Saturday, March 29, 2008
Tulip (Tulipa) is a genus of about 100 species of flowering plants in the family Liliaceae. Its species are native to southern Europe, north Africa, and Asia from Anatolia and Iran in the east to northeast of China and Japan. The centre of diversity of the genus is in the Pamir and Hindu Kush mountains and the steppes of Kazakhstan.
They are perennial bulbous plants growing to 10–70 centimetres (4–27 in) tall, with a small number of strap-shaped, waxy-textured, usually glaucous green leaves and large flowers with six petals. The fruit is a dry capsule containing numerous flat disc-shaped seeds.
Origin of the Name
Tulips cannot be grown in the open in tropical climates, as they require a cold winter season to grow successfully. Manipulation of the tulip's growing temperature can, however, allow growers to "force" tulips to flower earlier than they normally would.
Some historical cultivars have had a striped, "feathered", "flamed", or variegated flower, as in the illustration below. While some modern varieties also display multicoloured patterns, this results from a natural change in the upper and lower layers of pigment in the tulip flower. Historical variegated varieties - such as those admired in the Dutch tulipomania gained their delicately feathered patterns from an infection with Tulip Breaking potyvirus. The mosaic virus is carried by green peach aphids, Myzus persicae, an insect common in European gardens of the seventeenth century, in which peach trees were often a prominent feature. While the virus produces fantastically beautiful flowers, it also causes the plant to sicken and die slowly. Today, it has been almost completely eradicated from growers' fields. The Black Tulip was the title of a historical romance by Alexandre Dumas, père (1850), in which the city of Haarlem has a reward outstanding for the first grower who can produce a truly black tulip. This fascination with growing a black tulip, a biologically impossible task, was historically accurate to the tulipomania in which the novel is set.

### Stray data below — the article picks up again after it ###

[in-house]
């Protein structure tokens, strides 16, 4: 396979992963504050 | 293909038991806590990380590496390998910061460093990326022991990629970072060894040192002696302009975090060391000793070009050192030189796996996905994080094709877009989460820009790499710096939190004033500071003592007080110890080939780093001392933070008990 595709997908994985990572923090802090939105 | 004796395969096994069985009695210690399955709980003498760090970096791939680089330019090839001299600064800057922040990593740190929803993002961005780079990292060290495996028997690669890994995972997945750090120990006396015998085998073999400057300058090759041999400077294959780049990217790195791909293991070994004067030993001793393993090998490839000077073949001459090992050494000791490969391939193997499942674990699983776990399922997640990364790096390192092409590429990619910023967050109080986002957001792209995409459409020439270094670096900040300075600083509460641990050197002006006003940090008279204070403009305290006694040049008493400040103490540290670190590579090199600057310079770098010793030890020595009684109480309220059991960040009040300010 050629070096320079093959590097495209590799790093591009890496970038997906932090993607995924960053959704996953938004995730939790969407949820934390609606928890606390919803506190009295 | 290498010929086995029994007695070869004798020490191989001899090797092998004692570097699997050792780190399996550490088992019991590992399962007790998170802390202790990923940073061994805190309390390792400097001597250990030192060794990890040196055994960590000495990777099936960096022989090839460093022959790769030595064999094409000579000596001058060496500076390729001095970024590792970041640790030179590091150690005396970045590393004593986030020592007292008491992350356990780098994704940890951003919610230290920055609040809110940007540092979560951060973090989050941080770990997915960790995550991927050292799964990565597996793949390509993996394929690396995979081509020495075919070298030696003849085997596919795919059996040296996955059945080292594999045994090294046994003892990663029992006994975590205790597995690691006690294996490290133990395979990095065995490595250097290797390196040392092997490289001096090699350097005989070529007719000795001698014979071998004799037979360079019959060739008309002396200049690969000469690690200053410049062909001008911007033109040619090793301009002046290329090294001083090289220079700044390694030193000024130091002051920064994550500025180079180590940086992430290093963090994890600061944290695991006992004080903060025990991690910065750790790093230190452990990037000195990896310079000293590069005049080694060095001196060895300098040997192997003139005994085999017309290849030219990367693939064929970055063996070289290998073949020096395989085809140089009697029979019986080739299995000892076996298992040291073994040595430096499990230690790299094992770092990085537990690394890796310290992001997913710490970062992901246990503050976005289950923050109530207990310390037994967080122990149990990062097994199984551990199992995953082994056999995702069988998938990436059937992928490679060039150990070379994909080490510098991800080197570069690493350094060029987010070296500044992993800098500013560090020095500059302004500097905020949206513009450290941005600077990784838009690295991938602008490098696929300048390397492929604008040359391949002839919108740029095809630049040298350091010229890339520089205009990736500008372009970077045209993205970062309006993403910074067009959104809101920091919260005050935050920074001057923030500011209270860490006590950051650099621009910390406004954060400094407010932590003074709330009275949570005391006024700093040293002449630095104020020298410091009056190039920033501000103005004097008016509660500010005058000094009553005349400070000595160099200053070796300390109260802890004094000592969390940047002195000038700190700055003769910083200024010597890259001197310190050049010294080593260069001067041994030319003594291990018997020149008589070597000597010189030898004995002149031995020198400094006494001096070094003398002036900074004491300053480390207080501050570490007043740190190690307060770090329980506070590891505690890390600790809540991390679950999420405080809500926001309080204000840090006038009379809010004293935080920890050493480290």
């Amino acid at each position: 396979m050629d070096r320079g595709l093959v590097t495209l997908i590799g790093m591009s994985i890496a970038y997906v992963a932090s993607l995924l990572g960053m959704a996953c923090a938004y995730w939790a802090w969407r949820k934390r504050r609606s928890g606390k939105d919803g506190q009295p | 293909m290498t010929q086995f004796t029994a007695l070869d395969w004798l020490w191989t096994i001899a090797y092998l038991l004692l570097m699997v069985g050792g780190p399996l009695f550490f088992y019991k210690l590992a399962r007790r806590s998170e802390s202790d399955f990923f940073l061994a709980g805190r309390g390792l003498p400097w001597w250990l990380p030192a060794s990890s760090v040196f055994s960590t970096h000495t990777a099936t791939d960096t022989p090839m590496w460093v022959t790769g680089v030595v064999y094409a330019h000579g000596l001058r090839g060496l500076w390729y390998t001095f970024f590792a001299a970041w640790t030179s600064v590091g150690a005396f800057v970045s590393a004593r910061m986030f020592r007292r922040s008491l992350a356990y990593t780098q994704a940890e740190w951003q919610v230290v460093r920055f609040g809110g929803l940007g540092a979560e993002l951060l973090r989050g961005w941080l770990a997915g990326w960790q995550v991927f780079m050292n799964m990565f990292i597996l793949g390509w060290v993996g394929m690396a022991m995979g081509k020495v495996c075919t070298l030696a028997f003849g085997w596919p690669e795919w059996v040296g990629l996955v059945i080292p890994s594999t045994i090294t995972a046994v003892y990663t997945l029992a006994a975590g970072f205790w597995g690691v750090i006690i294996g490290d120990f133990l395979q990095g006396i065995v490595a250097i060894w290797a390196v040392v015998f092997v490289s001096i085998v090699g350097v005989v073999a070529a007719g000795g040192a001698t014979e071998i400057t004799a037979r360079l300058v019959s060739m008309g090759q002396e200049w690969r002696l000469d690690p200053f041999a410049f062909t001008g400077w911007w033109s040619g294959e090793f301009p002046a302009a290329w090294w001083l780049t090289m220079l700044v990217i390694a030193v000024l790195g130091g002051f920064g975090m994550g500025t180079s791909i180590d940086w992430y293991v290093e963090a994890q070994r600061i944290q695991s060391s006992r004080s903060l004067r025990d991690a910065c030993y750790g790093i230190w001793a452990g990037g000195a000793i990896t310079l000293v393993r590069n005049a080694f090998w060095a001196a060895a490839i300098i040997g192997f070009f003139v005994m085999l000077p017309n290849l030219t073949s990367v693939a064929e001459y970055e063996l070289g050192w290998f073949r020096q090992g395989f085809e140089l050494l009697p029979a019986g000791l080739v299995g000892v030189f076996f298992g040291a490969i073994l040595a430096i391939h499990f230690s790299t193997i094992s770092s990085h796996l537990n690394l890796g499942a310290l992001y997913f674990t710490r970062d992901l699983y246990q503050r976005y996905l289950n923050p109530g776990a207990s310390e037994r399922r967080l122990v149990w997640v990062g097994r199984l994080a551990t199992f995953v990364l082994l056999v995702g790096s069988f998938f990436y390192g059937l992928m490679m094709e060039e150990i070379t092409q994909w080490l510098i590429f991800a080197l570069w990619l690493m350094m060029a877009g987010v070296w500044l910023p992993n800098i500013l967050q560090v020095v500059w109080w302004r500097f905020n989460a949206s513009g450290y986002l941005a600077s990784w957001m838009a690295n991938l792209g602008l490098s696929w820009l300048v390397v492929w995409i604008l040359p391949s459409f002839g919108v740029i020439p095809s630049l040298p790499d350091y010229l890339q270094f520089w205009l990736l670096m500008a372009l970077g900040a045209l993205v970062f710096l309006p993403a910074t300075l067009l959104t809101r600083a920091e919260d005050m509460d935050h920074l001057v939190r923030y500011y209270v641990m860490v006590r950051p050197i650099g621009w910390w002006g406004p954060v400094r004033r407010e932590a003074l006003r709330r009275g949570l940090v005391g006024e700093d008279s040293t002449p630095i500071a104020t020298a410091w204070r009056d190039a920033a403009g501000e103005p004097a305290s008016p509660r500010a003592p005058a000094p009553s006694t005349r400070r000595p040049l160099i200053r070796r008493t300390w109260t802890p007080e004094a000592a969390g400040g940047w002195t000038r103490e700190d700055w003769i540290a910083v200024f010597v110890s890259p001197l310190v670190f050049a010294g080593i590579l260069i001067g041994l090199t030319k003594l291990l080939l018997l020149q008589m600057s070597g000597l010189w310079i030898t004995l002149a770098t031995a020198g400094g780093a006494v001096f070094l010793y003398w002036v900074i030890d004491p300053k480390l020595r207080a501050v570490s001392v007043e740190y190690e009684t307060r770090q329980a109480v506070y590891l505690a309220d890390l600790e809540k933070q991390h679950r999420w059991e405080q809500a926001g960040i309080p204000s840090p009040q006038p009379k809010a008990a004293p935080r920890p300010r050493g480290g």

Tulips can be grown in either of two ways: through offsets or seed. Being genetic clones of the parent plant, offsets are the only way to enlarge the stock of a given tulip cultivar. By contrast, tulips do not come true from seed; the mixing of genes between parent tulips is very unpredictable. A tulip grown from seed will usually bear only a passing resemblance to the flower from which the seeds were taken. This makes for great potential in breeding new tulip flowers, and great variation in the wild. However, tulip growers must be patient: offsets often take at least a year to grow to sufficient size to flower, and a tulip grown from seed will not flower for anywhere between five and seven years after planting. "Broken" tulips (tulips affected by the mosaic virus) will occasionally revert to plain "breeder" colouring, but usually maintain their colourful, infected state when grown from offsets.
Tulip Era in the Ottoman Empire
Posted by qwertyuio at 11:43 AM